Effectively the shape and size of the room creates modes, frequency's that add per reflection, which cause audible lumpy base. A frequency sweep at the same dB volume will sound louder and softer as it passes the mode peaks.

If you sat on a mode, which shifts location due to sub position(within reason), it will sound louder and you could lower the dB of the sub. However, 0.5m either side of the mode location and you might not hear sub at all. This is why some have as many as 4 subs, or at least 2. With positioning you can fill more volume space with multi subs.

However, using this knowledge of modes and positioning you can position the sub to be strong in the listening locations so then you can actually turn the volume down to balance the system.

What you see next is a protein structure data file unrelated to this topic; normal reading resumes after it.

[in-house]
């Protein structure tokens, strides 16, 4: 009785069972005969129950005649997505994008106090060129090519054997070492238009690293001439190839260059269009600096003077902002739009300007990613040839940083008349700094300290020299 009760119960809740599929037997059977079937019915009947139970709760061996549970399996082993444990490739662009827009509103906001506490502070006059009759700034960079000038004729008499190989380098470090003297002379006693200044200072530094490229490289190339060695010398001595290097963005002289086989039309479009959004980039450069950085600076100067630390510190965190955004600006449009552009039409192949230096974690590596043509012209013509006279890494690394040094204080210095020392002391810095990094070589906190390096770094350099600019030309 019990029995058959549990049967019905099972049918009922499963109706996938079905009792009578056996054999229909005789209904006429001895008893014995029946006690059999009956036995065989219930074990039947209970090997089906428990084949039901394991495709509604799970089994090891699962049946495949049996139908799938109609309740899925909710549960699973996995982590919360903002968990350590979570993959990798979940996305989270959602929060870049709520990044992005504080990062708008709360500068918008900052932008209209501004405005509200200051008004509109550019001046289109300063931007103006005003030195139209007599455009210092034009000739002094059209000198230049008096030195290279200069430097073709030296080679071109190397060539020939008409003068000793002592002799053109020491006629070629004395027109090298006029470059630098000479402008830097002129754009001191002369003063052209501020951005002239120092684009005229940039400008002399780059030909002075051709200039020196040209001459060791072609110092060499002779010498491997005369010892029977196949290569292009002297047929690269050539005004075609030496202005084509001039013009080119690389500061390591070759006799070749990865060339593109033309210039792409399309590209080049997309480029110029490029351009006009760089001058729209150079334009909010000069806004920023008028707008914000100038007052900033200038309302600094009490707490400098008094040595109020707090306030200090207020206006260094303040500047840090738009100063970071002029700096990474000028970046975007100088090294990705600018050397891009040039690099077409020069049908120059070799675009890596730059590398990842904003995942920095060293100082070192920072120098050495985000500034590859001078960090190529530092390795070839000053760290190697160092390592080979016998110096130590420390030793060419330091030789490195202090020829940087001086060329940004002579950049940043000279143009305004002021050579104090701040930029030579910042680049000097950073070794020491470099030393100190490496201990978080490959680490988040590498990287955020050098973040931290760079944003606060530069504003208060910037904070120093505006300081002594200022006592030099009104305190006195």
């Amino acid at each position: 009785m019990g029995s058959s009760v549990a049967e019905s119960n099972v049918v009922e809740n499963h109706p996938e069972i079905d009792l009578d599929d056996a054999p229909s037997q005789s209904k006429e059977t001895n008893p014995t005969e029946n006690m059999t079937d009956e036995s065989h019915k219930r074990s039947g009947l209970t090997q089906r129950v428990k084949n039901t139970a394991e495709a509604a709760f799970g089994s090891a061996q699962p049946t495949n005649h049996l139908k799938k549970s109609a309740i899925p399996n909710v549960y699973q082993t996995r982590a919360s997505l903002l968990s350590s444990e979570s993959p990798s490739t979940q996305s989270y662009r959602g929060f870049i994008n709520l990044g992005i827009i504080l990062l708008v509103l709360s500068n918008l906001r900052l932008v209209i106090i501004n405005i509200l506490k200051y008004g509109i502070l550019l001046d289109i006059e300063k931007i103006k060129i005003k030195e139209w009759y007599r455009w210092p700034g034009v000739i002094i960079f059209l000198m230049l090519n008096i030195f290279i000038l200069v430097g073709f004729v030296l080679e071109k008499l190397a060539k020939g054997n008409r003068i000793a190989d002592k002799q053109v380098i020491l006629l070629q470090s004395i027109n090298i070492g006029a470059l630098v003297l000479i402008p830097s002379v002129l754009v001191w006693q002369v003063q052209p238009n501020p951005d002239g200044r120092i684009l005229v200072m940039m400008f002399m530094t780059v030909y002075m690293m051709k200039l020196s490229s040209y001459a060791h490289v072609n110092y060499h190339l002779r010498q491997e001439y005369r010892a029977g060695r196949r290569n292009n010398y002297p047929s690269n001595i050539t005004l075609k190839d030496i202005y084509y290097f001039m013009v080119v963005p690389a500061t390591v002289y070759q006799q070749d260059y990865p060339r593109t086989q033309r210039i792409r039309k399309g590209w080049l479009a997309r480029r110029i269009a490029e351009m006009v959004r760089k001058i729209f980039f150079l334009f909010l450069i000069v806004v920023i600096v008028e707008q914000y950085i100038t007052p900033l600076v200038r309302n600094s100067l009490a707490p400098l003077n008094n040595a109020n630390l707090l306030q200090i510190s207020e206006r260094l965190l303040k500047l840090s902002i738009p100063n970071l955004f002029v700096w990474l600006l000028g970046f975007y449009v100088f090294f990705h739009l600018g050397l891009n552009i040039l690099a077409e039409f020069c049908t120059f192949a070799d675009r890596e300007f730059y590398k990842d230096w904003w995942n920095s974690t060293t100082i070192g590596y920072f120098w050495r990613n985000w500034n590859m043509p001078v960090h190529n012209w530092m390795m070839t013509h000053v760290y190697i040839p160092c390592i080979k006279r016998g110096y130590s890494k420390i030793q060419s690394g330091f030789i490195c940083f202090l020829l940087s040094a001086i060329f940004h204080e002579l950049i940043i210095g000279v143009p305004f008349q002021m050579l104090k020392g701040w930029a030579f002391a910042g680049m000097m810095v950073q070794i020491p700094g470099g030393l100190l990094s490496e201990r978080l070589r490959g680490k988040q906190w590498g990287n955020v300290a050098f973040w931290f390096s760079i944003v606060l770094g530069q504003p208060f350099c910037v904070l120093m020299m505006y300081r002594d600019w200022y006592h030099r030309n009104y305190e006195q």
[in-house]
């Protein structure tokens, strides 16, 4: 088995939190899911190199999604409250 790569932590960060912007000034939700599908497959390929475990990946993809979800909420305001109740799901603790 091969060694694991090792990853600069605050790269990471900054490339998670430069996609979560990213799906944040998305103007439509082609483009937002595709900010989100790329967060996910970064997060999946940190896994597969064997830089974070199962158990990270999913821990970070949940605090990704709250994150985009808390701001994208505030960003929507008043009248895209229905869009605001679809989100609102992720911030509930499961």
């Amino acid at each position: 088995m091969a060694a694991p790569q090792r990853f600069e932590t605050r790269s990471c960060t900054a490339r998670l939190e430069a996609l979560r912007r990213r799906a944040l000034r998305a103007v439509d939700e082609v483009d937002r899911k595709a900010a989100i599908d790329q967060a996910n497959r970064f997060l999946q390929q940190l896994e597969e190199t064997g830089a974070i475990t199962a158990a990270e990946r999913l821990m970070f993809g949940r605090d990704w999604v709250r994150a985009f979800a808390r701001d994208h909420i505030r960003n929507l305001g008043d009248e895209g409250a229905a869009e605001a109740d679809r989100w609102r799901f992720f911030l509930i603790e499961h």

To find the best sub location, you need a tone generator(pc) to play a sub frequency, typically a strong mode is about 65~75hz with a lot of systems. Place the sub in the seat play a single tone and the modes will create squares of sound in your room, when you walk about the room you will hear loud soft as you pass the mode. A dB meter is more accurate.

On a peak relative to the sub in your seat is where to place the sub in the room. There will be a number of locations.